He is the young man. He knows much. He dies at nineteen. Strange forms around his bed who hold him. They carry him back to the land of the towers. He recognizes it again and sees that ages have passed since the fire went out, and in the air he perceives strange shapes and sees incessantly a hand as of Fate, pointing to that Island. The towers are gone, the temples and the monuments. All is altered. They take him to a populous city and as he approaches he sees over one house a great commotion in the air. Shapes moving. Bright flashes, and puffs as of smoke. They enter the room, and on the bed is the form of a young boy given up to die, with relatives weeping. His guides ask him if he will borrow that body about to be deserted and use it for the good of their Lodge. He consents. They warn him of the risks and dangers.
A constant endeavor towards perfecting the mere mortal machine is folly. Thereby we sometimes fail to live up to our own intuitions. This habit goes on for some time, but will get weaker as other senses (inner ones) begin to appear. Yet know the new fully before being off with the old.
In all these inner experiences there are tides as well as in the ocean. We rise and fall. Anon the gods descend, and then they return to heaven. Do not think of getting them to descend, but strive to raise yourself higher on the road down which they periodically return, and thus get nearer to them, so that you shall in fact receive their influences sooner than before.下载
The relation of Guru and Chela is nothing if it is not a spiritual one. Whatever is merely outward, or formal, as the relation established by mere asking and acceptance, is not spiritual, but formal, and is that which arises between teacher and pupil. Yet even this latter is not in any way despicable, because the teacher stands to his pupil, in so far forth as the relation permits, in the same way as the Guru to his Chela. It is a difference of degree; but this difference of degree is what constitutes the distinction between the spiritual and the material, for, passing along the different shadings from the grossest materiality to as far as we can go, we find at last that matter merges into spirit. (We are now speaking, of course, about what is commonly called matter, while we well know that in truth the thing thus designated is not really matter, but an enormous illusion which in itself has no existence. The real matter, called mulaprakriti by the Hindus, is an invisible thing or substance of which our matter is a representation. The real matter is what the Hermetists called primordial earth; a, for us, intangible phase of matter. We can easily come to believe that what is really called matter is not really such, inasmuch as we find clairvoyants and nervous people seeing through thick walls and closed doors. Were this matter, then they could not see through it. But when an ordinary clairvoyant comes face to face with primordial matter, he or she cannot see beyond, but is met by a dead wall more dense than any wall ever built by human hands.)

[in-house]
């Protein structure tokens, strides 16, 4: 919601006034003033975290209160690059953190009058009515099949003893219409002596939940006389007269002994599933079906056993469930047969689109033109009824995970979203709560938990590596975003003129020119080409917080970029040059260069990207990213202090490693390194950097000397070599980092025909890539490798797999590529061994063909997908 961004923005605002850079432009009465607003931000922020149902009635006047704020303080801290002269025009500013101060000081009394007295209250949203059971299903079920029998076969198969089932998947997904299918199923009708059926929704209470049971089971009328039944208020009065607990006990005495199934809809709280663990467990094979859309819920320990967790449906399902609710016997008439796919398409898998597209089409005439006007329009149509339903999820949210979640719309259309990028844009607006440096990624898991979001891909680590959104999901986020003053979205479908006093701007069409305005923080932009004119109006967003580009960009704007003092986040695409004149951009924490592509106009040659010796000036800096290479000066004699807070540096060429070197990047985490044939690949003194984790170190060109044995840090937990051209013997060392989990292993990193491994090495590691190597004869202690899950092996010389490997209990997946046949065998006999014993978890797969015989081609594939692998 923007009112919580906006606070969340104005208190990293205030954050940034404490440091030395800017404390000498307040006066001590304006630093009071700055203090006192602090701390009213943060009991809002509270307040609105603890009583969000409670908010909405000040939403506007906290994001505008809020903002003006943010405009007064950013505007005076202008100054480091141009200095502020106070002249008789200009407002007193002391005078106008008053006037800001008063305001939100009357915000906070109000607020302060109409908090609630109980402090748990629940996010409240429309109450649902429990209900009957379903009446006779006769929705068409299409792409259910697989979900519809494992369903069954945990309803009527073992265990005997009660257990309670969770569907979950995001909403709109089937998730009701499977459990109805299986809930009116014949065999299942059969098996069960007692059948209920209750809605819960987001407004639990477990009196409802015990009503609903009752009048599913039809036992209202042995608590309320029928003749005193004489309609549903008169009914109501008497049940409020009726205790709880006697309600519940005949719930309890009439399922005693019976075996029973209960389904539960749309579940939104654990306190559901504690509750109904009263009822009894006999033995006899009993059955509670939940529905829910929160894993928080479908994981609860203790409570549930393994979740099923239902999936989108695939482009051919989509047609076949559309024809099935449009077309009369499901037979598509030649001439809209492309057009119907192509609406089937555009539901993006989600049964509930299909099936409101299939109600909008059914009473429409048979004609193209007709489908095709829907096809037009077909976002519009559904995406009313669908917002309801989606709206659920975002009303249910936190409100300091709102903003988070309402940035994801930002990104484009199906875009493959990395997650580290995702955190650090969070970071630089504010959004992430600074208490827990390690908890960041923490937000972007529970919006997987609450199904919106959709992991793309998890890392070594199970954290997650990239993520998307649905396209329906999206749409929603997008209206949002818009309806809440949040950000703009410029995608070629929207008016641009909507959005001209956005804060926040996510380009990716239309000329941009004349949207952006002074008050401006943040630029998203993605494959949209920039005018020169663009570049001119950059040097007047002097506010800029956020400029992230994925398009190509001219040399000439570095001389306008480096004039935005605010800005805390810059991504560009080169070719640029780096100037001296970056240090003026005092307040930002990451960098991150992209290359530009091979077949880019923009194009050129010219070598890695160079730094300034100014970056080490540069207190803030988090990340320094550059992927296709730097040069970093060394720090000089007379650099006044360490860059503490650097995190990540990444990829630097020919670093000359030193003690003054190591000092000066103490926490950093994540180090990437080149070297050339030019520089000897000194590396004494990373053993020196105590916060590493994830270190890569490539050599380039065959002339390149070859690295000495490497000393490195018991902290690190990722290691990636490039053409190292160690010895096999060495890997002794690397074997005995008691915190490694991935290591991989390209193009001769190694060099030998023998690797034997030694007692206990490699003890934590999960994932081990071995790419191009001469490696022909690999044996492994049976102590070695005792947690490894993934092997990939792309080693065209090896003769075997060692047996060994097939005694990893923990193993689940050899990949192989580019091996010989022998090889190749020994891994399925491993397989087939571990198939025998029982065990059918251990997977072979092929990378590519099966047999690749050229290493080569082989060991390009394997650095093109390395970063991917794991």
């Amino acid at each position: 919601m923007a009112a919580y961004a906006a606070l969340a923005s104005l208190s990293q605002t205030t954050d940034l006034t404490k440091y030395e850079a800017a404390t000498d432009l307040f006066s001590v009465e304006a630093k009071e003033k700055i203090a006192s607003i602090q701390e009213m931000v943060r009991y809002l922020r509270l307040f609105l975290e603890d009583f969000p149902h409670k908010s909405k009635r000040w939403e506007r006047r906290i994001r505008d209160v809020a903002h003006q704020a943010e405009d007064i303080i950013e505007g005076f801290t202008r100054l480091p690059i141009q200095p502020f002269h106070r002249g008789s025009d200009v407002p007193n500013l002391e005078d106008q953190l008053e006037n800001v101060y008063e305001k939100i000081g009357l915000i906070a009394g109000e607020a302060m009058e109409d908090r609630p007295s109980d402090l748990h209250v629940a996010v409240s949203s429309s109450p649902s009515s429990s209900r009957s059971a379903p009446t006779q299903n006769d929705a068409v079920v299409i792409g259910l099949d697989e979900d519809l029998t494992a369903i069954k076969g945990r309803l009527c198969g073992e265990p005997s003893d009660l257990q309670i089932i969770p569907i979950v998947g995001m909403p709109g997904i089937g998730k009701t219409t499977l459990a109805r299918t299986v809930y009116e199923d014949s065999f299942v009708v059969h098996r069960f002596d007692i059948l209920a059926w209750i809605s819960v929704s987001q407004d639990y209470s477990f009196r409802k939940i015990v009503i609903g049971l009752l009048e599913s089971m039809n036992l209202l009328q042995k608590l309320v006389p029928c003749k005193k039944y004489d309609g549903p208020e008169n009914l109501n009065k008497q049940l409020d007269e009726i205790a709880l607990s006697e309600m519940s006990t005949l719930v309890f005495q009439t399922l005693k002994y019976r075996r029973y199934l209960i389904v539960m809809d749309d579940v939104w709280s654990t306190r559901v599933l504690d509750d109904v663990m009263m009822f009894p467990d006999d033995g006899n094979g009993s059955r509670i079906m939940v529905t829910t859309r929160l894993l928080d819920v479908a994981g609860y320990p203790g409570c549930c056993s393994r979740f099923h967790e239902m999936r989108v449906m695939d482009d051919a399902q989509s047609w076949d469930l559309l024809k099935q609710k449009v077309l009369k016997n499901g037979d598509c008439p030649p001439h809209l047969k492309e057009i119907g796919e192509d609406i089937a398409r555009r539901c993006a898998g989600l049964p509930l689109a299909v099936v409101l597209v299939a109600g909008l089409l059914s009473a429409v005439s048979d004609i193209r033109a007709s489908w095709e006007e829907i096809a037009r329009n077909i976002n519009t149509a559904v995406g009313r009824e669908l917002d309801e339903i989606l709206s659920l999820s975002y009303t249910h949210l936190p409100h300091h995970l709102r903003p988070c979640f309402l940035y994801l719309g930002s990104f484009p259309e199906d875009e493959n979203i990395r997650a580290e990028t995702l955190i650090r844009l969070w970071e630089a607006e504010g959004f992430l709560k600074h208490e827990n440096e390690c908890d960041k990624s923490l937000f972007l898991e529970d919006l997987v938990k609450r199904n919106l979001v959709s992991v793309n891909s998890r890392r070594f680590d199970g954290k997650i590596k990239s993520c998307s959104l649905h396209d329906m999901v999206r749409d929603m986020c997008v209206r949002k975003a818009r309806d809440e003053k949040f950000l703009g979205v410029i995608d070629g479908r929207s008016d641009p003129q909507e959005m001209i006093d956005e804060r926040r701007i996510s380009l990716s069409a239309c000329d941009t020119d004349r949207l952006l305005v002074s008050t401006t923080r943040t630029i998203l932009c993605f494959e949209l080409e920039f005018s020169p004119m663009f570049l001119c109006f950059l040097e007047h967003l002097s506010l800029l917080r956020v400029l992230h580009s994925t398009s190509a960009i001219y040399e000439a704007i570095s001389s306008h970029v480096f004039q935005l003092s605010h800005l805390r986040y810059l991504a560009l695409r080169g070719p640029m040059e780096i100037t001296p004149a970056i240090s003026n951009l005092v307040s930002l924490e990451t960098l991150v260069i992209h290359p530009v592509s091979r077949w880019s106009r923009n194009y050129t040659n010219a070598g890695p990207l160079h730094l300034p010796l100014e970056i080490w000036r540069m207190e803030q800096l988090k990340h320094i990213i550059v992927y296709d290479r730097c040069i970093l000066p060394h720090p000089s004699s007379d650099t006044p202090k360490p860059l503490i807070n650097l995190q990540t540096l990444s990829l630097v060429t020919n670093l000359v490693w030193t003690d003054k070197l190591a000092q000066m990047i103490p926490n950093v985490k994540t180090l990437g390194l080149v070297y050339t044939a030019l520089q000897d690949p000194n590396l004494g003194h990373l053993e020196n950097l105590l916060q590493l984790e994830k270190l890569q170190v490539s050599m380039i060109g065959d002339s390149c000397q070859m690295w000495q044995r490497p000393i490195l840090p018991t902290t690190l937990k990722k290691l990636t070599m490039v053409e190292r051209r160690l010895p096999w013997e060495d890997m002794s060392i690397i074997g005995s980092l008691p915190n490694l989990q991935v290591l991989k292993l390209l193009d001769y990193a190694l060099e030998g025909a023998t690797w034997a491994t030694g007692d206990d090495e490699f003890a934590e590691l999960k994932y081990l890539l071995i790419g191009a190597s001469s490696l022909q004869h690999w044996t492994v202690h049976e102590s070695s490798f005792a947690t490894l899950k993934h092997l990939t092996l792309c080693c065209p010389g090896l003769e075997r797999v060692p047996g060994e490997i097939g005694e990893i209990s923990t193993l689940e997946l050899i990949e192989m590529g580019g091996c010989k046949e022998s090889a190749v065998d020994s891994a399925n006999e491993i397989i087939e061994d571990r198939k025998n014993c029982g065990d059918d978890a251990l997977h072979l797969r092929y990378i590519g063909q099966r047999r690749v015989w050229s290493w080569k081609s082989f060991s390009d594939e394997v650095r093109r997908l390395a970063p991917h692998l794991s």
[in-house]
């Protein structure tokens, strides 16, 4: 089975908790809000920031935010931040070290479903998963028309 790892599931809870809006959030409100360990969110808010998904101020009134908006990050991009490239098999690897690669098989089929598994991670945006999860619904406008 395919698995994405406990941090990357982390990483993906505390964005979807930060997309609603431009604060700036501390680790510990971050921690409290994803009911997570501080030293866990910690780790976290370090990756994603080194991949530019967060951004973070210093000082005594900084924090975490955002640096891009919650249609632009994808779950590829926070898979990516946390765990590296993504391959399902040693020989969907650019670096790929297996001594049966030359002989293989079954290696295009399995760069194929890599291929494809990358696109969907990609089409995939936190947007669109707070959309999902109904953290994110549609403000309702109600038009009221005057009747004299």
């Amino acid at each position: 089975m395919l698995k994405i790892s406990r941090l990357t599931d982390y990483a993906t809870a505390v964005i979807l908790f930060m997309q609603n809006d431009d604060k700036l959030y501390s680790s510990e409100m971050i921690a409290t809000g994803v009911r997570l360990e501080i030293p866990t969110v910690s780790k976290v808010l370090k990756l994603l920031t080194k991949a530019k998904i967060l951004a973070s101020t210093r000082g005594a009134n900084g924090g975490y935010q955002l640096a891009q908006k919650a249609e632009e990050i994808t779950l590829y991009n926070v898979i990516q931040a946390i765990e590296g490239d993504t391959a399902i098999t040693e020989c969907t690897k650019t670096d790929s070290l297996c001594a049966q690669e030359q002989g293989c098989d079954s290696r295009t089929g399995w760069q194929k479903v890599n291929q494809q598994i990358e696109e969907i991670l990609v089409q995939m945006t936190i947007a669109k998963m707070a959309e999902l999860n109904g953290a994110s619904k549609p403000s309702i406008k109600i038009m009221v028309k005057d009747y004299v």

Begin by trying to conquer the habit, almost universal, of pushing yourself forward. This arises from personality. Do not monopolise the conversation. Keep in the background. If someone begins to tell you about himself and his doings, do not take first chance69 to tell him about yourself, but listen to him and talk solely to bring him out. And when he has finished suppress in yourself the desire to tell about yourself, your opinions and experiences. Do not ask a question unless you intend to listen to the answer and inquire into its value. Try to recollect that you are a very small affair in the world, and that the people around do not value you at all and grieve not when you are absent. Your only true greatness lies in your inner true self and it is not desirous of obtaining the applause of others. If you will follow these directions for one week you will find they will take considerable effort, and you will begin to discover a part of the meaning of the saying, "Man, know thyself."